Obviously a certain focus and stubborn dogmatism is what makes the great artists most interesting. And this is even more important on a film set literally populated with hundreds of people all eager to contribute their own opinion. And I will go even one step further and say in these times of ours where Western society dictates that everyone’s opinion is equally valid simply by virtue of possession, I consider close-mindedness a talent (applied sparingly, at opportune times). So the issue here is not that Tarkovsky should have refrained from complaining or fighting for “his way”. The issue is that a film production, by nature, must have the majority of its various aspects run in a business-like fashion. That is to say with economy and efficiency. Most productions do treat their shoot like work in an office, and they are none the worse for it. Certainly Nostalgia and The Sacrifice are not second tier films, made as they were in an office-like atmosphere.

But you see, it is easier to complain that “art” is being stifled by such mundane considerations as when the crew gets to eat, and if anyone is allowed to exchange their time for a salary, and just how long an actor can be on set before their concentration begins to slide (and with it, your scene). Certainly easier than, say, sending everyone home and making the film by yourself, entirely in claymation, so that you can take 10 hours per shot if you want, in the name of art. Tarkovsky, of course, made all his masterpieces with internationally acclaimed technicians, some of the best equipment money could buy, and small armies at his disposal. As I said before, those days are past us. If you (or I) wish to unfold the various mysteries inherent in the great story of humanity, and to do so outside of the 100 minute, tack on a love story, happy ending mold, we’d all better get used to NOT having the tools that Tarkovsky had at his disposal. That… I hate to say… he took brutally for granted.

This is but a minor point, of course. For no matter what he took for granted, Tarkovsky left his blood and tears on the screen and made cinema that will fully withstand the test of time. No doubt his attitude set the groundwork for these achievements. By studying the greats we hope to carry forward the worthy tradition of life-altering cinema, and there are a multitude of lessons we can take from Tarkovsky’s case. Happily a wealth of information via records, interviews, and behind-the-scenes documentaries exist to assist us. But this is a lesson we must try to forget. He was wrong to criticize the Swedish crews this way. Scheduling and budgeting concerns are foremost of the problems to be tackled by a filmmaker, and if the director is to consider himself principally the author of the film (as I believe to be self-evident) then he should involve himself in this area with just as much passion and energy as any other aspect of the film. Even in terms of creativity this is going to shape the rest of the process, and ultimately the final product. There is even evidence contained in the diaries that Tarkovsky actively participated in this on all of his movies, and surely realized there were limitations of what he could expect from himself and others. In fact, most of what my circle of cinematic friends most despise in commercial filmmaking is the indulgence and waste prevalent in the highest-end productions. The focus for cineastes gushing over the latest indie masterpiece lies not only in what they filmed but HOW DAMN WELL they did it on such a limited budget and schedule. Obviously this mindset will never produce another Andrei Rublev. But then we already have one; there is no need to ask for more. A time may come when this level of production is allowed to a filmmaker of Tarkovsky’s caliber. That time is not now or the foreseeable future.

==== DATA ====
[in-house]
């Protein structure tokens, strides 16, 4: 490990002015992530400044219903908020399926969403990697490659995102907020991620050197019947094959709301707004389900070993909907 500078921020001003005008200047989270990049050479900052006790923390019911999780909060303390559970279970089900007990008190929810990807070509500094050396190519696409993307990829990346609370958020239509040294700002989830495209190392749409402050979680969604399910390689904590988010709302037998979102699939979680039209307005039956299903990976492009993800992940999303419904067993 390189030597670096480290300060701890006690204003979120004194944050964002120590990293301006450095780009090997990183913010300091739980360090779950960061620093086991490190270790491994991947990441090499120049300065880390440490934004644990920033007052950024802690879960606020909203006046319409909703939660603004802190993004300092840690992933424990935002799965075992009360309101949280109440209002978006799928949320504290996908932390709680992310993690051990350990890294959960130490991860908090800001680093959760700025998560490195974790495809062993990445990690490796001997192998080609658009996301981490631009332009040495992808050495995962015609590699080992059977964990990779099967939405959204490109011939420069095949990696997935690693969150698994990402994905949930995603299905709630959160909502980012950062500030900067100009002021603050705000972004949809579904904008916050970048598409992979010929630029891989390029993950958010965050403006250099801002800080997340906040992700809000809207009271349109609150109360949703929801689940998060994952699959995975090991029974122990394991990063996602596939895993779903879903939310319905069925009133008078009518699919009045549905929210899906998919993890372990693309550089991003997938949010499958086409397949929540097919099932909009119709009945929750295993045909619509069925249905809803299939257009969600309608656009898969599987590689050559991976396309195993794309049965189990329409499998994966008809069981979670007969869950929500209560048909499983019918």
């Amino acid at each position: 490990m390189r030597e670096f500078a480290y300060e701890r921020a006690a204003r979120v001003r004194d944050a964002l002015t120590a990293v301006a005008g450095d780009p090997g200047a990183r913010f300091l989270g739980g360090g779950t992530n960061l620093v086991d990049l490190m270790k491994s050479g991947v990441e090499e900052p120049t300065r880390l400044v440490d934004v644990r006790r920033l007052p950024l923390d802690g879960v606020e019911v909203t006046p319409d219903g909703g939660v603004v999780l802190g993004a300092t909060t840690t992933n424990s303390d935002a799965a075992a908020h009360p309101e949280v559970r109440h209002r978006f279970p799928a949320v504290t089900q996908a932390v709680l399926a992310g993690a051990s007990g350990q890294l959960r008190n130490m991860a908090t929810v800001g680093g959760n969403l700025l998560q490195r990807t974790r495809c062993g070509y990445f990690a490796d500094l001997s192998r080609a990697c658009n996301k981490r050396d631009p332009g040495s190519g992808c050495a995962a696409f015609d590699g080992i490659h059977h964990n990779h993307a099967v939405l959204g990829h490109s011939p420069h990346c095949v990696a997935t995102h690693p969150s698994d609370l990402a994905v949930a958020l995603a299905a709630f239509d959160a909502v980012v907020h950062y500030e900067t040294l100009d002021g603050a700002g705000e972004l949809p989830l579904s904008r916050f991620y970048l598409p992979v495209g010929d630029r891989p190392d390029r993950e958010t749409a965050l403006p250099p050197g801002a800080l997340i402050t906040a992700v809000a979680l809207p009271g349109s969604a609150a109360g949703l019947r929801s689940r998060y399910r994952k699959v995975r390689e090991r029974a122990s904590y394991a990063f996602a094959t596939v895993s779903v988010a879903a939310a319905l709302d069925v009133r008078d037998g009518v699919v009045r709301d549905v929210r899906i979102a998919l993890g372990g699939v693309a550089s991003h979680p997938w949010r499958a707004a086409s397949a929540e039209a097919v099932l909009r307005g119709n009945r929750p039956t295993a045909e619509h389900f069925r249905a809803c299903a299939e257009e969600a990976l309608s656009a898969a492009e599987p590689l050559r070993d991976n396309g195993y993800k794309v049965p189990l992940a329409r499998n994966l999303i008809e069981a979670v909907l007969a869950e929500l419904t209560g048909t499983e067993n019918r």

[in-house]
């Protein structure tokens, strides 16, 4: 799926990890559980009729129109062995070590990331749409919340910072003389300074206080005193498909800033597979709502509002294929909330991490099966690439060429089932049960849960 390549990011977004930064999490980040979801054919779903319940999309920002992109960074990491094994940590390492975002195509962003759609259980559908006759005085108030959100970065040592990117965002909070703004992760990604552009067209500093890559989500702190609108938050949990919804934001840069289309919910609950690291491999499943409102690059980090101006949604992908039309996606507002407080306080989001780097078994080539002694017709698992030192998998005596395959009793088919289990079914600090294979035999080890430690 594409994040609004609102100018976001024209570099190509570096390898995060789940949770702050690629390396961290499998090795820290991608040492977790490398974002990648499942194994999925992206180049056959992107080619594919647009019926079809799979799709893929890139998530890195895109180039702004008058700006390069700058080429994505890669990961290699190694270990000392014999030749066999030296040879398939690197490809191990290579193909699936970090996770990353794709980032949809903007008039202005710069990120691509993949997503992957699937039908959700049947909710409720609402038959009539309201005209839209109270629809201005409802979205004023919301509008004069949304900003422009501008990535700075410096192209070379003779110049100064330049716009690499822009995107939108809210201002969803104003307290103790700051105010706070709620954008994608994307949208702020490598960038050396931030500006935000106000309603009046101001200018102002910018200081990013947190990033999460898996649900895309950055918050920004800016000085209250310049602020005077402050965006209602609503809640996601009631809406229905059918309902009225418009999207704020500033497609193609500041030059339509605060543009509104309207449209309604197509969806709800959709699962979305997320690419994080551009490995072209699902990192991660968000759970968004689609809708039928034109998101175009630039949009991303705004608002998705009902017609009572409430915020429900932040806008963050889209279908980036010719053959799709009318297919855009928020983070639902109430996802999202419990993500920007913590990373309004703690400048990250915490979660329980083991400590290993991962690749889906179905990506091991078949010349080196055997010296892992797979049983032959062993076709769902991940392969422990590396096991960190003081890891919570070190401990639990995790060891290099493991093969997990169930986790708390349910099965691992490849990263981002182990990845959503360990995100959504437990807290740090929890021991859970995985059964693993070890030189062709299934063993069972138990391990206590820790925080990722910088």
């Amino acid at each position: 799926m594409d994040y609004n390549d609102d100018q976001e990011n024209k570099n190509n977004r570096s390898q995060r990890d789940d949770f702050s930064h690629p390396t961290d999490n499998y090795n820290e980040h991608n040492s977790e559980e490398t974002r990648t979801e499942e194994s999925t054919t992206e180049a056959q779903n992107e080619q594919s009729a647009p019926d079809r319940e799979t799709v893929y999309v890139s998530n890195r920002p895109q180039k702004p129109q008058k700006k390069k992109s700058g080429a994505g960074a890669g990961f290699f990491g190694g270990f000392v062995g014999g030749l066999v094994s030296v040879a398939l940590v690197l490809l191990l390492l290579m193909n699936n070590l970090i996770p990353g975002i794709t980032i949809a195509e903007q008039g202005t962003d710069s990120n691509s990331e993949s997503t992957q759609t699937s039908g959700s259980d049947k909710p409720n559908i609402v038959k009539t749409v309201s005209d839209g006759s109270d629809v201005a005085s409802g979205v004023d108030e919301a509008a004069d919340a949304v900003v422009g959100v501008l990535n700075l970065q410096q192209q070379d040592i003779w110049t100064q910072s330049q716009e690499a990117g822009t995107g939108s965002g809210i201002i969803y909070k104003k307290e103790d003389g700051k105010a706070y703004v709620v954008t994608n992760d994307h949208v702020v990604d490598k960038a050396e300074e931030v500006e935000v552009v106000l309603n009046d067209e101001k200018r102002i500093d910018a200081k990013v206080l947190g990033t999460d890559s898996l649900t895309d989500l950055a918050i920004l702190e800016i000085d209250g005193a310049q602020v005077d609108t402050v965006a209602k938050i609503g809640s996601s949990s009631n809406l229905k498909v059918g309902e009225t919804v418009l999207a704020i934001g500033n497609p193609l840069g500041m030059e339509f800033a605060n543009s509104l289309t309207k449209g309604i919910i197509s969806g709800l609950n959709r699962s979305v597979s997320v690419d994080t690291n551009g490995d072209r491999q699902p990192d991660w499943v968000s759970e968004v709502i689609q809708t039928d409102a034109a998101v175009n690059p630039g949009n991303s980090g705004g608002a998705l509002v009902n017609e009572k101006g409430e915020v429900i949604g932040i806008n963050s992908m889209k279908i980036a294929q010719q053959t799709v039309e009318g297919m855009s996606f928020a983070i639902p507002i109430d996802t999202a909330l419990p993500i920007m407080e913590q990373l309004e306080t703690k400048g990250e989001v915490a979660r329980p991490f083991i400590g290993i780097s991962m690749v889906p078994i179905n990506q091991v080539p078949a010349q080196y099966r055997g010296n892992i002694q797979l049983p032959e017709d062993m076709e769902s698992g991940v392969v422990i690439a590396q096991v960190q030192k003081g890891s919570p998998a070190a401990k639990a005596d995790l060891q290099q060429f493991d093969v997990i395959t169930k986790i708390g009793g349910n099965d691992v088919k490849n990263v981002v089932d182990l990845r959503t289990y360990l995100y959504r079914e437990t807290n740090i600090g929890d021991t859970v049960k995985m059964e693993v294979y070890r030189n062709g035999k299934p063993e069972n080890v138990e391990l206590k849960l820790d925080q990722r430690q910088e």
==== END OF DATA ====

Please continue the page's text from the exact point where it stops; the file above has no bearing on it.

I agree with Godard’s paraphrase that a dolly shot is a question of morality. I also think a budget top-sheet and a shooting schedule are a question of aesthetics. Only a damn fool would give them short shrift. Any answer to the opposite is simply preening for journalists, or personal excuse-making. And neither of those things ever helped create a good film.

If you enjoyed this article, check out more Thoughts On Cinema